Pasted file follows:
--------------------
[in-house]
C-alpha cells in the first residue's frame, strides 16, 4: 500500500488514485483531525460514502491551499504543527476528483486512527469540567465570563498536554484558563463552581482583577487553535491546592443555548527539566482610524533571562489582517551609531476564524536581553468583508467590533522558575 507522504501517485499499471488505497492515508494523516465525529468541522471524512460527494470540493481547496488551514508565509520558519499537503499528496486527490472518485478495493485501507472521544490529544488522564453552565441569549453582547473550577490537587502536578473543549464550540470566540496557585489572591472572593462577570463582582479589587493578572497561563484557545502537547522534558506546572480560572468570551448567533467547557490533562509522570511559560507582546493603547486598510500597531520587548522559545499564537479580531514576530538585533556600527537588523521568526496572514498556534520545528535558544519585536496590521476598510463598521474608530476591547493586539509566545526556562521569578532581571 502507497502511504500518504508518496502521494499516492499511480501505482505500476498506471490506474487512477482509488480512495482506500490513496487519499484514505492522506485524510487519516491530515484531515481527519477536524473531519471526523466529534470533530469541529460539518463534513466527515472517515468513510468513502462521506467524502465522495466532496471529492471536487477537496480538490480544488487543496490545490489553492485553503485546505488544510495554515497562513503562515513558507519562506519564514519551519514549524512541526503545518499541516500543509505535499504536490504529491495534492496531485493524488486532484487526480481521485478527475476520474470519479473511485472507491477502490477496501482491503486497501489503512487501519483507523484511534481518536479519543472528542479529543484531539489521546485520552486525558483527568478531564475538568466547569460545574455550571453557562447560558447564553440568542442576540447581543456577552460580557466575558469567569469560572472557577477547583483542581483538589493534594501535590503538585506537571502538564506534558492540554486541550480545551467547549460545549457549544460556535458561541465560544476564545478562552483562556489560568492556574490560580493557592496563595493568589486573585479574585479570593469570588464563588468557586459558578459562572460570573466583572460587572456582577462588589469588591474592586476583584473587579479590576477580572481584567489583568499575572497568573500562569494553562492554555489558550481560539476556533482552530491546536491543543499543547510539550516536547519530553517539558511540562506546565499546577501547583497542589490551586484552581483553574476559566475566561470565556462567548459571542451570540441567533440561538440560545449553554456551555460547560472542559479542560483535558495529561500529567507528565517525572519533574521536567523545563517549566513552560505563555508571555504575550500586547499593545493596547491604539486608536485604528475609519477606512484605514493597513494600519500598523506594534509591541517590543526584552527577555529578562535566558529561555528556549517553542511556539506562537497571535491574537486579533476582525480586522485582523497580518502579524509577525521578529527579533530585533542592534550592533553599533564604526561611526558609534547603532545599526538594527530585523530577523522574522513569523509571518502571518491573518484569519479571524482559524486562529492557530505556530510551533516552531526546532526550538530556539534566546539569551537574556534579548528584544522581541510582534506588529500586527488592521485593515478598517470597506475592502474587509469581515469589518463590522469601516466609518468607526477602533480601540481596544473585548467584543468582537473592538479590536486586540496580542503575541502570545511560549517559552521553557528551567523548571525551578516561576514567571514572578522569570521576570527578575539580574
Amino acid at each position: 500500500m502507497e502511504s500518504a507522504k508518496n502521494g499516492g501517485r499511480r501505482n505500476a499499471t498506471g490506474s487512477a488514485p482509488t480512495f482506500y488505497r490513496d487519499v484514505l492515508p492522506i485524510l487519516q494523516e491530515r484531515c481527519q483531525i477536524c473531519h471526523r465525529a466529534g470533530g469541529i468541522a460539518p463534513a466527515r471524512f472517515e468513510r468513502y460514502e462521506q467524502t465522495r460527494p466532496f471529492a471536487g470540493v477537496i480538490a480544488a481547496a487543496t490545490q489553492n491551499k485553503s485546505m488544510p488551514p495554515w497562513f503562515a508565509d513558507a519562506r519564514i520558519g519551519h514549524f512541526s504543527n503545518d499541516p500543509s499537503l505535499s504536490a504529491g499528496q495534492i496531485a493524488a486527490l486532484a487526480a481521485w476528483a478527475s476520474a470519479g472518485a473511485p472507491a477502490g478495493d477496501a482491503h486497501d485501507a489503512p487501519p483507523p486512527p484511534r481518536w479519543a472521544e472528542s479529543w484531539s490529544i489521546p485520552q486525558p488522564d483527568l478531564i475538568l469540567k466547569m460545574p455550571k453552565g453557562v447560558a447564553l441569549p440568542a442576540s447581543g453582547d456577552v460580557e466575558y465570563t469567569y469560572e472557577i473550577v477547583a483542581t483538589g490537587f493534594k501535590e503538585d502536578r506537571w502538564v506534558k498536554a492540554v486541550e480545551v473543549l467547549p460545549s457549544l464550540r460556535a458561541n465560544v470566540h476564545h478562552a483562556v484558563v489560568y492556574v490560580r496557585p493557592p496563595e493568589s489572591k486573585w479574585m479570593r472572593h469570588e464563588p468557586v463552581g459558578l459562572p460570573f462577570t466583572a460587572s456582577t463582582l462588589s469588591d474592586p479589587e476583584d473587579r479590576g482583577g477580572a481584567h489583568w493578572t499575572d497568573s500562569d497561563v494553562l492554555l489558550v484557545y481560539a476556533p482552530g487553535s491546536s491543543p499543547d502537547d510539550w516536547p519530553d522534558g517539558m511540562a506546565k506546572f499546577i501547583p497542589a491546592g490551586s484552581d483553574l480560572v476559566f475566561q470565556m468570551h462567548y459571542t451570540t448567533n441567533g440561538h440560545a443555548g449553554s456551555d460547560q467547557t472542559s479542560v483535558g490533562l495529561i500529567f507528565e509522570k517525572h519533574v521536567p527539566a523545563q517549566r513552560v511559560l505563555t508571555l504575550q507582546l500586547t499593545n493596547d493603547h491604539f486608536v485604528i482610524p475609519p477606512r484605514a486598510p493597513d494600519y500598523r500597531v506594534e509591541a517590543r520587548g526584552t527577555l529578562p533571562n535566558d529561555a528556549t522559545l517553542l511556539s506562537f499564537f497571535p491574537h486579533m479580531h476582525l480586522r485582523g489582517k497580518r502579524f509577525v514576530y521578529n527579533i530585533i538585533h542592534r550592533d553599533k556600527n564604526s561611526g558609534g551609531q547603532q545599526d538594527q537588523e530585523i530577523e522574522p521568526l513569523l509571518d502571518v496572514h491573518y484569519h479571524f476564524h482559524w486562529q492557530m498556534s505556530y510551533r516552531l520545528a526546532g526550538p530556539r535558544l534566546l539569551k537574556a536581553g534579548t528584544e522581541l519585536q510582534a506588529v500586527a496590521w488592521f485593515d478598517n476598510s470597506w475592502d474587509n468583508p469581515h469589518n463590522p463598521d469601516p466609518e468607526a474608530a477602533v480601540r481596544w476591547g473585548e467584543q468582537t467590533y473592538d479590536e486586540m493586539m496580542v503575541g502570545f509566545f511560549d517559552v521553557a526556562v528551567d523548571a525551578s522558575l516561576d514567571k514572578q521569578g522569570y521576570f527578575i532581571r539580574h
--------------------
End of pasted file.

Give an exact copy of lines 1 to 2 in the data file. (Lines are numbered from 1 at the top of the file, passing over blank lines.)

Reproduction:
[in-house]
C-alpha cells in the first residue's frame, strides 16, 4: 500500500488514485483531525460514502491551499504543527476528483486512527469540567465570563498536554484558563463552581482583577487553535491546592443555548527539566482610524533571562489582517551609531476564524536581553468583508467590533522558575 507522504501517485499499471488505497492515508494523516465525529468541522471524512460527494470540493481547496488551514508565509520558519499537503499528496486527490472518485478495493485501507472521544490529544488522564453552565441569549453582547473550577490537587502536578473543549464550540470566540496557585489572591472572593462577570463582582479589587493578572497561563484557545502537547522534558506546572480560572468570551448567533467547557490533562509522570511559560507582546493603547486598510500597531520587548522559545499564537479580531514576530538585533556600527537588523521568526496572514498556534520545528535558544519585536496590521476598510463598521474608530476591547493586539509566545526556562521569578532581571 502507497502511504500518504508518496502521494499516492499511480501505482505500476498506471490506474487512477482509488480512495482506500490513496487519499484514505492522506485524510487519516491530515484531515481527519477536524473531519471526523466529534470533530469541529460539518463534513466527515472517515468513510468513502462521506467524502465522495466532496471529492471536487477537496480538490480544488487543496490545490489553492485553503485546505488544510495554515497562513503562515513558507519562506519564514519551519514549524512541526503545518499541516500543509505535499504536490504529491495534492496531485493524488486532484487526480481521485478527475476520474470519479473511485472507491477502490477496501482491503486497501489503512487501519483507523484511534481518536479519543472528542479529543484531539489521546485520552486525558483527568478531564475538568466547569460545574455550571453557562447560558447564553440568542442576540447581543456577552460580557466575558469567569469560572472557577477547583483542581483538589493534594501535590503538585506537571502538564506534558492540554486541550480545551467547549460545549457549544460556535458561541465560544476564545478562552483562556489560568492556574490560580493557592496563595493568589486573585479574585479570593469570588464563588468557586459558578459562572460570573466583572460587572456582577462588589469588591474592586476583584473587579479590576477580572481584567489583568499575572497568573500562569494553562492554555489558550481560539476556533482552530491546536491543543499543547510539550516536547519530553517539558511540562506546565499546577501547583497542589490551586484552581483553574476559566475566561470565556462567548459571542451570540441567533440561538440560545449553554456551555460547560472542559479542560483535558495529561500529567507528565517525572519533574521536567523545563517549566513552560505563555508571555504575550500586547499593545493596547491604539486608536485604528475609519477606512484605514493597513494600519500598523506594534509591541517590543526584552527577555529578562535566558529561555528556549517553542511556539506562537497571535491574537486579533476582525480586522485582523497580518502579524509577525521578529527579533530585533542592534550592533553599533564604526561611526558609534547603532545599526538594527530585523530577523522574522513569523509571518502571518491573518484569519479571524482559524486562529492557530505556530510551533516552531526546532526550538530556539534566546539569551537574556534579548528584544522581541510582534506588529500586527488592521485593515478598517470597506475592502474587509469581515469589518463590522469601516466609518468607526477602533480601540481596544473585548467584543468582537473592538479590536486586540496580542503575541502570545511560549517559552521553557528551567523548571525551578516561576514567571514572578522569570521576570527578575539580574